Il y a nulle parité entre les deux sexes quant à la conséquence du sex. Le mâle n'est mâle qu'en certains instants, la femelle est femelle toute sa vie ou du moins toute sa jeunesse; tout rapelle sans cesse à son sexe.
Jean-Jacques Rousseau 1782 1
[There is no parity between the two sexes due to the nature of sexual difference. The male is only male at certain moments, the female is female all her life or at least all her youth; her sex is continually invoked.] 2
In this chapter, I explore the links between the political culture of citizenship and the consumer culture of advertising. The chapter's focus is an investigation of the category of 'the individual' which bridges two of my central concerns. Firstly, historically embedded discourses of 'the individual' are primary defining forces of the nature and the rights of both the citizen and the consumer. Secondly, feminists have engaged in a range of theoretical critiques which have demonstrated that the ostensibly neutral, universal category of the individual veils a sexed, racialised and classed particularism. In effect, the rights of the individual are based on a white, male, classed, heterosexual model which excludes subordinate groups. Exploring the structurally sexed, classed and racialised nature of the ostensibly neutral, universal 'individual' goes some way to explain the uneven and paradoxical way in which gender has been theorised in consumerism. Thus, focusing on the individual as a socio-political taxonomy enables me to explore how gender is a central, structuring principle of citizenship and consumerism. It also provides a way into thinking through the assumptions about 'the subject' of consumer culture. Many studies posit a preformed subject who engages with discourses of consumerism, 'applying' individual agency in acts of consumption. Examining the discursive construction of this subject allows a more nuanced analysis of agency, mediation and power.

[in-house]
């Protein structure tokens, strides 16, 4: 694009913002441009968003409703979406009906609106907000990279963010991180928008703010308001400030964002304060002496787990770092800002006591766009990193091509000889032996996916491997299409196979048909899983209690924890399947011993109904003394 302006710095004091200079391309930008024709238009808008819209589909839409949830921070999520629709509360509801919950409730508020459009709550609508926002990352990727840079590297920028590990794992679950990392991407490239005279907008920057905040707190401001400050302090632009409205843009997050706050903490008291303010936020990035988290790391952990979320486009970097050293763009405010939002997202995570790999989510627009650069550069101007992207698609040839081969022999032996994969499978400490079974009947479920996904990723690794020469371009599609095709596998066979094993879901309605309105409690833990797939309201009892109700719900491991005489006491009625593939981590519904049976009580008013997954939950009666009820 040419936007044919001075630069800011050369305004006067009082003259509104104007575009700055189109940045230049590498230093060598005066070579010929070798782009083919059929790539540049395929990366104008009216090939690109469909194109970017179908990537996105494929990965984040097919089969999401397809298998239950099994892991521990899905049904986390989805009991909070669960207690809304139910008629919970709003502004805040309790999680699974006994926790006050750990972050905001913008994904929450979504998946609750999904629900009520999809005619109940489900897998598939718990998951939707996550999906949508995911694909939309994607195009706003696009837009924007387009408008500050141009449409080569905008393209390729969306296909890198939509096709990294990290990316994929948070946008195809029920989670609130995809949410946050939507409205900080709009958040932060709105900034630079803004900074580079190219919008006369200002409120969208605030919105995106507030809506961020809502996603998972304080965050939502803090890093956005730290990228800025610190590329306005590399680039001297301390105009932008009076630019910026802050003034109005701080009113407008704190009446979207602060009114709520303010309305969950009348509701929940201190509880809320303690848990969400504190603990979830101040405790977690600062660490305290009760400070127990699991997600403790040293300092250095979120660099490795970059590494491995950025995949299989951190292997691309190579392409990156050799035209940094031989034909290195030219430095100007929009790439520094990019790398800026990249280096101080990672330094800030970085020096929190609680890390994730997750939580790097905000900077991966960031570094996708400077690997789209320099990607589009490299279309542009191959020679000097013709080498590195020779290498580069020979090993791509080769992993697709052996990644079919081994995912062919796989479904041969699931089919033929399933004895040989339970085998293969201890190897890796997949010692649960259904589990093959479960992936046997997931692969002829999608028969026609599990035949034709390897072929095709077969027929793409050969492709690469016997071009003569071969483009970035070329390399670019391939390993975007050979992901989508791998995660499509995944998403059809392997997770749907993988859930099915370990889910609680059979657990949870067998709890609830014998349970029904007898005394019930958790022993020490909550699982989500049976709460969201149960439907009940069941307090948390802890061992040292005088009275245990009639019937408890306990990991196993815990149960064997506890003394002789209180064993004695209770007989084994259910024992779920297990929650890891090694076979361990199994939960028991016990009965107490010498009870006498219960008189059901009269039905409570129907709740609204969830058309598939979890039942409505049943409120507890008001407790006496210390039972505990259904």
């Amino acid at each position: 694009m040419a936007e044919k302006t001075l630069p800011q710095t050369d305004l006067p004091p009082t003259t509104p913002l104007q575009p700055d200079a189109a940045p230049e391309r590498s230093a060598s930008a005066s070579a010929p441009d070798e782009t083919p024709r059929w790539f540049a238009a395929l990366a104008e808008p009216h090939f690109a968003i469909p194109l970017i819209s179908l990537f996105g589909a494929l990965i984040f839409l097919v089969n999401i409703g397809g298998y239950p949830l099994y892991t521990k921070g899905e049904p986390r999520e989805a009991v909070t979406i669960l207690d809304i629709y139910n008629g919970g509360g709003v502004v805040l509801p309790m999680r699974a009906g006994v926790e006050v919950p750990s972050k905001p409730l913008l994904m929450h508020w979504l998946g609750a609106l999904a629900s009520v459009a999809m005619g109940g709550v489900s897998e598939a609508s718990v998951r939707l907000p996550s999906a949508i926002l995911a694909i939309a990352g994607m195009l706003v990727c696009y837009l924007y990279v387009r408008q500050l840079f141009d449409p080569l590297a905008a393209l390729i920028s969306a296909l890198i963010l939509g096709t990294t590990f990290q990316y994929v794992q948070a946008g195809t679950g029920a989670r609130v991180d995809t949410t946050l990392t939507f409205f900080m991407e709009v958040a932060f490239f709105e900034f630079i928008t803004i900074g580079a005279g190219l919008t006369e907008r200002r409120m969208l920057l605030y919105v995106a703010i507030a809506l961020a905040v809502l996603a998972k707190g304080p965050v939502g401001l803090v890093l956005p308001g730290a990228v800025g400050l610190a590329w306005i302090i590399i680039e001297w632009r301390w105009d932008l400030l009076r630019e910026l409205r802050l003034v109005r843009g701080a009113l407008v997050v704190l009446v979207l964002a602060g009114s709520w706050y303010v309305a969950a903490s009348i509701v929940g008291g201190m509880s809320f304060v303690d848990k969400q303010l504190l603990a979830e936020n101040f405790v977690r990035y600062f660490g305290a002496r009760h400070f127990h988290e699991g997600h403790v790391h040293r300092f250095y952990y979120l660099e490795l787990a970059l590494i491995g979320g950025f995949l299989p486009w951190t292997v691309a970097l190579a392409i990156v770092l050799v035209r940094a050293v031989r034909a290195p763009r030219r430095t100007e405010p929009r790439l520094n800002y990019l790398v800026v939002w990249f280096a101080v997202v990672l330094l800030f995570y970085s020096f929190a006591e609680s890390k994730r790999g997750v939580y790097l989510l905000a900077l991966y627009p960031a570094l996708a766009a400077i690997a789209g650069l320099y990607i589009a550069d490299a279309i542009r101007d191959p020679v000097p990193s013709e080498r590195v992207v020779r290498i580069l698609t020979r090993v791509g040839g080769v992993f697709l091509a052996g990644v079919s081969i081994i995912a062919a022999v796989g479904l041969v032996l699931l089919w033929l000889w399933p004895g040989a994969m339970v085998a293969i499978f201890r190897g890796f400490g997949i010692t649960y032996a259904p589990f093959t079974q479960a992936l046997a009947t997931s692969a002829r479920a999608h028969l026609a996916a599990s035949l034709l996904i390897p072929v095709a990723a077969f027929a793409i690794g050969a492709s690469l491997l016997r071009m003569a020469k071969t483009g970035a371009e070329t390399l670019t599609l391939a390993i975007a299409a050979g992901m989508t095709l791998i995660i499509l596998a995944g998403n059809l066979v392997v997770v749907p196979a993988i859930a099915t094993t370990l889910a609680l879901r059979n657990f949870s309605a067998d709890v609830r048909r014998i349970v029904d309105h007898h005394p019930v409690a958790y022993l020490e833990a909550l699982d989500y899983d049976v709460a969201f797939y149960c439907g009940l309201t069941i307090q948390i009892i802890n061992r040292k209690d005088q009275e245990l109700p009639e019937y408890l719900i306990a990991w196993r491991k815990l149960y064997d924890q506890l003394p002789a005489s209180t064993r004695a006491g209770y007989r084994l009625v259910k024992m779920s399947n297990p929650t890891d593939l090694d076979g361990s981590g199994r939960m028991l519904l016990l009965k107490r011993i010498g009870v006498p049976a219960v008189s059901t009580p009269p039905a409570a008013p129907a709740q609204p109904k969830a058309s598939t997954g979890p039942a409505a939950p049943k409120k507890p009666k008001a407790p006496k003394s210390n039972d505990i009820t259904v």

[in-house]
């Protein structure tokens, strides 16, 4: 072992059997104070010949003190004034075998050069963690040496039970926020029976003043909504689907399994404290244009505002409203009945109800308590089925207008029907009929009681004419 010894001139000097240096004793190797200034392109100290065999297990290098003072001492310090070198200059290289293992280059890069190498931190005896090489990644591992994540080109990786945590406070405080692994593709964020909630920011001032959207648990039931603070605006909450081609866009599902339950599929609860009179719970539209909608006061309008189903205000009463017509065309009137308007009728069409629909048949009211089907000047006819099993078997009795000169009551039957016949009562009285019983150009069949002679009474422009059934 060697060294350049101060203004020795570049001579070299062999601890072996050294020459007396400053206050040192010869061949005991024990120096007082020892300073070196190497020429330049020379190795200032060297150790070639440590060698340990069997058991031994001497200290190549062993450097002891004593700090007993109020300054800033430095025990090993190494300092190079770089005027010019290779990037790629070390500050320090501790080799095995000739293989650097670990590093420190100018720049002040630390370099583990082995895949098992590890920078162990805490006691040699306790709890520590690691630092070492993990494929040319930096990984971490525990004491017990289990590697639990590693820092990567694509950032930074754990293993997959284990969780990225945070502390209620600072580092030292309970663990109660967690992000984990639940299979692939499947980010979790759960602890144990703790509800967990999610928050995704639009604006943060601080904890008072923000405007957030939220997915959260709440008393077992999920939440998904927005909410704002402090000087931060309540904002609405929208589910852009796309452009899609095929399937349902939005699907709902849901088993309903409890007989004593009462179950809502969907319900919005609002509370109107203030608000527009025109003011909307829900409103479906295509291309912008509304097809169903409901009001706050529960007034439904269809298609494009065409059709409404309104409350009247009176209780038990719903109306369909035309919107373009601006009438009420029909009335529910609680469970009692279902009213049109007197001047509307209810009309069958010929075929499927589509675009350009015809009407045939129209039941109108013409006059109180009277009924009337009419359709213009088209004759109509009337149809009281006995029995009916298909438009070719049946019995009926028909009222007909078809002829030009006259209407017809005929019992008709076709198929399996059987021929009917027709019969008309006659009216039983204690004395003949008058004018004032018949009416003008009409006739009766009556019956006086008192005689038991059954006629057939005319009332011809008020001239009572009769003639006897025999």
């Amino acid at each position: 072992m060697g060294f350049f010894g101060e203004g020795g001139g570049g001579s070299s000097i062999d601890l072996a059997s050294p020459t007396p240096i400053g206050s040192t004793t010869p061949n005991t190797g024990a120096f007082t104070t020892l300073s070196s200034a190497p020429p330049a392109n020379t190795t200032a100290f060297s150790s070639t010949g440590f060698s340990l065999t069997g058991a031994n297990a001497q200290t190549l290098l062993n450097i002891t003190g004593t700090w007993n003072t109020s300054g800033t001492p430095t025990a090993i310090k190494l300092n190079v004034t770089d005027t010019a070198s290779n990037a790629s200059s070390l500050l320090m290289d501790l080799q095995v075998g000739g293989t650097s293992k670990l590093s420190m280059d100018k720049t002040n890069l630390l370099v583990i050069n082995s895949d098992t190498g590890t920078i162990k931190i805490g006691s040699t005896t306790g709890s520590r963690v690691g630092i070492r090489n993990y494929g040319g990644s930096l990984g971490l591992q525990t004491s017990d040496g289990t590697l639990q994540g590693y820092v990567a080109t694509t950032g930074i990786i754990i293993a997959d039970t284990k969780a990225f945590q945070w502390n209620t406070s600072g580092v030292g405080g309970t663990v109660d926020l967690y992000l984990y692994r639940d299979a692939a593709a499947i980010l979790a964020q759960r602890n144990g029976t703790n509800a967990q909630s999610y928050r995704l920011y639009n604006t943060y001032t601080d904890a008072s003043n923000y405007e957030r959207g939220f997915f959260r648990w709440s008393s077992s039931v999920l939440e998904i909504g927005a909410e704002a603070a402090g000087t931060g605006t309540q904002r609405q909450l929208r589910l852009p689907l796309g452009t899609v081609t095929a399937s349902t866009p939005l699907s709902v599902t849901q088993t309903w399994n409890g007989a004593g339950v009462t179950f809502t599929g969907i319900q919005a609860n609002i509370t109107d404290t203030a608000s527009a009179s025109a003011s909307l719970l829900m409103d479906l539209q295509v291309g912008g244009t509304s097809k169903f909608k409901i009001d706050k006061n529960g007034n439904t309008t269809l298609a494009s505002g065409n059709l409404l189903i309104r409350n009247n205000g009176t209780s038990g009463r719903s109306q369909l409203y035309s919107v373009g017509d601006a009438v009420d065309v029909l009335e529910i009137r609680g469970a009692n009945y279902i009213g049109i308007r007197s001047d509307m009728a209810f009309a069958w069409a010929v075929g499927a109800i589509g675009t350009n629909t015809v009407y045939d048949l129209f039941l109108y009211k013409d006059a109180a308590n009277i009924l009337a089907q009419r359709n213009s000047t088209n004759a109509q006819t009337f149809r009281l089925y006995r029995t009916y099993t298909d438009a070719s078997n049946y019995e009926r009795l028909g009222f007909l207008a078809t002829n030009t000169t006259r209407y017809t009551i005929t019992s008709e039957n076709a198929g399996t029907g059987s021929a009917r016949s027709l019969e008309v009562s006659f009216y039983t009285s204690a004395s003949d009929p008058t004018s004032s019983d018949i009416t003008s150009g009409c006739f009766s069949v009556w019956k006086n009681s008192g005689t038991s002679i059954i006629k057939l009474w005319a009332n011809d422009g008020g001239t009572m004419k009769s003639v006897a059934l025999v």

My focus on discourse aims to explore social identities as 'complexes of meaning, networks of interpretation' (Fraser 1997:152). Nancy Fraser usefully summarises what a theory of discourse can contribute to feminism,